Pling Plong: the story telling pillow

A pillow that tells stories and sings you to sleep.

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Wouldn’t you have loved, as a child, to have a friendly pillow that would tell you stories? A pillow that looks like he would cuddle you all the time and when you put your head on him, he would start singing songs? I would… and thankfully somebody had the idea to actually create this.

Too many companies develop toys for children from a technological perspective. They come up with gadgets that are very popular for a short time, but are than discarded. Fortunately there are still creative people who understand what children really want and care enough to put much effort in creating positive experiences, putting value above easy money. One of them is Silje Softing, who created Pling Plong: “a media player for stories and sounds, placed inside a pillow. It is designed for the home environment and is meant to stimulate children´s imagination and interest for books. Its low-tech appearance in form, material and its simple functions makes the pillow seem magical. The fact that you can lay your head on it makes the toy very calming and it is meant for relaxing play alone.”

As a child I loved listening to stories. Right next to my bed I had a tape deck where I would play one of the story tapes in my collection. Than I would close my eyes and imagine being in the story. I would have loved to  have a pillow like this. The great thing about the Pling Plong is without a doubt the attempt to make children relax and listen to stories more often. These days children are coming in contact with television and computer games at an increasingly younger age… it’s good to try to counter this with something that is low-tech in appearance and at the same time gives something appealing and interesting to children.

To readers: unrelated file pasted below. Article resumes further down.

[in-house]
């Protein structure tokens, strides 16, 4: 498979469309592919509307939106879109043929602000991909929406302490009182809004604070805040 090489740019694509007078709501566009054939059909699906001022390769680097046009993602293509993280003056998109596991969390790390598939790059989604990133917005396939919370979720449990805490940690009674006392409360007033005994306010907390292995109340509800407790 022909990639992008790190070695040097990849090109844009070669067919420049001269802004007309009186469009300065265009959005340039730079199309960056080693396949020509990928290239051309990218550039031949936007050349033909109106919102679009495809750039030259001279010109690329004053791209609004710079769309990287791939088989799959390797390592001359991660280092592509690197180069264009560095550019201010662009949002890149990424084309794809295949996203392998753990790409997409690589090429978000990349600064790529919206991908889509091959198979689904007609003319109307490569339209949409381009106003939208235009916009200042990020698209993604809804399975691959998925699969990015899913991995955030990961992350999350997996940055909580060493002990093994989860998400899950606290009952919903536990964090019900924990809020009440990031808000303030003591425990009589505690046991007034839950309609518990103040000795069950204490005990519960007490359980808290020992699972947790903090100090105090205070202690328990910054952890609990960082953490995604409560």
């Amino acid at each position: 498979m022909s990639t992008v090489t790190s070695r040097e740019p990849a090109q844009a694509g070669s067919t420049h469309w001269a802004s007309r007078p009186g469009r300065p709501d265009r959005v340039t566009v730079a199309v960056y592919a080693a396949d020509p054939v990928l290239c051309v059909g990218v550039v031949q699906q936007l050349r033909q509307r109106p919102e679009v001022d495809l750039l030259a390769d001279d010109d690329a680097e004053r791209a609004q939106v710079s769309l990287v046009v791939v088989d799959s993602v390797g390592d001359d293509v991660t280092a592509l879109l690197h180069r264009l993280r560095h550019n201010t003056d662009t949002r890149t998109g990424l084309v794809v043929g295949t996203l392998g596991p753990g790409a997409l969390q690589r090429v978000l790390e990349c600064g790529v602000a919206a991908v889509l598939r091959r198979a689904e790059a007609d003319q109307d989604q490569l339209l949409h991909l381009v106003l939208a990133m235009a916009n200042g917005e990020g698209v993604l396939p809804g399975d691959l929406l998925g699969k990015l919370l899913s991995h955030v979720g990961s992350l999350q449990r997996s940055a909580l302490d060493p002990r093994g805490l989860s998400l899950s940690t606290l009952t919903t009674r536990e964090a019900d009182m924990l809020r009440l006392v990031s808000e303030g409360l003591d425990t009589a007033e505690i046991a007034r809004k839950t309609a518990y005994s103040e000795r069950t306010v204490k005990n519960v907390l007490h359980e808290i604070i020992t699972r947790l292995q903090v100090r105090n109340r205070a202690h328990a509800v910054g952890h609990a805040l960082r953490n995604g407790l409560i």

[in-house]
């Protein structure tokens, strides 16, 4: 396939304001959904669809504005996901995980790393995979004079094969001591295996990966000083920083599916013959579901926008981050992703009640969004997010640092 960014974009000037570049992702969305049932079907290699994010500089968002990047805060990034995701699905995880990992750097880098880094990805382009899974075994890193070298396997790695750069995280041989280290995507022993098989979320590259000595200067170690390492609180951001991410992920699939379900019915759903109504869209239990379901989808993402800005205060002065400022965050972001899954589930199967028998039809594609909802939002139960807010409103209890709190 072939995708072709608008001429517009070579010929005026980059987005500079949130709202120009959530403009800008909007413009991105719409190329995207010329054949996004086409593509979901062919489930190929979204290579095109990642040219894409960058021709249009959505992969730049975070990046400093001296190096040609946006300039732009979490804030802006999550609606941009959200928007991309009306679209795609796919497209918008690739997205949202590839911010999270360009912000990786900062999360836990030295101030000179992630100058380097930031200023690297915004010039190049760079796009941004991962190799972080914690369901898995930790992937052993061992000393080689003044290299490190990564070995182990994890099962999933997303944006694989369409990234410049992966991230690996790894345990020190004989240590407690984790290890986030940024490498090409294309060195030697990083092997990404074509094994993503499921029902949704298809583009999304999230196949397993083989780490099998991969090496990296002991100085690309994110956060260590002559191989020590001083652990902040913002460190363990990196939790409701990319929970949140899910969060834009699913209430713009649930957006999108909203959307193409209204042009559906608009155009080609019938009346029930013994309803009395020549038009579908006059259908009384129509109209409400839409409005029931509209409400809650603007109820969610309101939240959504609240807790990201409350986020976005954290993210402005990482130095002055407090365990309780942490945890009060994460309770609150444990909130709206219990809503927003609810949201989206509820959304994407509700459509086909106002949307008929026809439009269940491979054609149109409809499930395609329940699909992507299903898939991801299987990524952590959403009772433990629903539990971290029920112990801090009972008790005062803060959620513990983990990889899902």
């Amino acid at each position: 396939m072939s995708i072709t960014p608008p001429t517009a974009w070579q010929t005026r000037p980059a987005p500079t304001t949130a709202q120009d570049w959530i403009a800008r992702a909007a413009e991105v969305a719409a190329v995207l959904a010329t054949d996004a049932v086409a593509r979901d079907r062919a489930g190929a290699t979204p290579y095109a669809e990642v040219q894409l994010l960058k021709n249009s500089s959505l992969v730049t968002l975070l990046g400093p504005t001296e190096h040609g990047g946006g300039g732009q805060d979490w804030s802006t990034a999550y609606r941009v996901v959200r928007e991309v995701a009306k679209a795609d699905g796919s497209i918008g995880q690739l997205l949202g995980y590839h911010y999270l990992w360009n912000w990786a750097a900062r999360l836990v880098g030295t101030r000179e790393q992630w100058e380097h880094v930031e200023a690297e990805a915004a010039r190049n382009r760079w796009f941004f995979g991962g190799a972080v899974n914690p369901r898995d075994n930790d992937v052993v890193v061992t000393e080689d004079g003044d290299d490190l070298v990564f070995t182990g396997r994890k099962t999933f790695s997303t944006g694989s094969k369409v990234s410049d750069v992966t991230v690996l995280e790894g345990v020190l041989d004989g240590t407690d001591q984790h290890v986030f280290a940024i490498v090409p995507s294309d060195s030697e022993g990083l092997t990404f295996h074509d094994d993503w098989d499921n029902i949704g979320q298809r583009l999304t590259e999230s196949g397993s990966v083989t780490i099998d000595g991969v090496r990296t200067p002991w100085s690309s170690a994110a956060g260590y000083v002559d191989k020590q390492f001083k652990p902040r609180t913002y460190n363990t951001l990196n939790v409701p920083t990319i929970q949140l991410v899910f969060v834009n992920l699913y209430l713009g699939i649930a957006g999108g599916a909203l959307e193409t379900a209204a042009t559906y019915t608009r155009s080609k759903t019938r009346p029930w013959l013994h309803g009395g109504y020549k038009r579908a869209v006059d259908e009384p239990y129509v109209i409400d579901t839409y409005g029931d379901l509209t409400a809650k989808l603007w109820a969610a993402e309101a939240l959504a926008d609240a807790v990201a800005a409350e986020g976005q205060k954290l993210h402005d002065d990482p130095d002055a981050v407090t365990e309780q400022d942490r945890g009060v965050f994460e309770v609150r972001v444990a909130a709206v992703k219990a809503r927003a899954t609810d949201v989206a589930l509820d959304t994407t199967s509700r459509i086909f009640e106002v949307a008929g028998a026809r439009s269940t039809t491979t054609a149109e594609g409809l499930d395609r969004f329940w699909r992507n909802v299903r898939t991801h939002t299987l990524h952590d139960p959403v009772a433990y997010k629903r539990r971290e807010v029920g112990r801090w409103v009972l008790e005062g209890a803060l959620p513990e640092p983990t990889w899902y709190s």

As a designer myself I’m really curious how children respond to the Pling Plong. How does the Pling Plong show to children that it can tell stories? At what point does it start and stop playing and telling? When I’m tired of a story, how can I get a different story? These are things I’m really curious about. And what level of interactivity should it have? I can imagine that parents can be in control, without the child knowing it. Maybe the Pling Plong should have a few (remote) controls, by which it will act in a different way: One of the biggest problems is getting children to bed. Maybe parents should be able to change the mode of Pling Plong, after which it starts singing bed time songs and is slowing down more and more, motivating the child to sleep. Wouldn’t that be great?

Jeroen van Geel

Jeroen van Geel is founder/chief kahuna of Johnny Holland and the interaction director at Fabrique [brands, design & interaction], a Dutch multidisciplinary design agency. You can follow him on Twitter via @jeroenvangeel.

One comment on this article

  1. Mandi on

    I love this.. Any way to promote reading a book.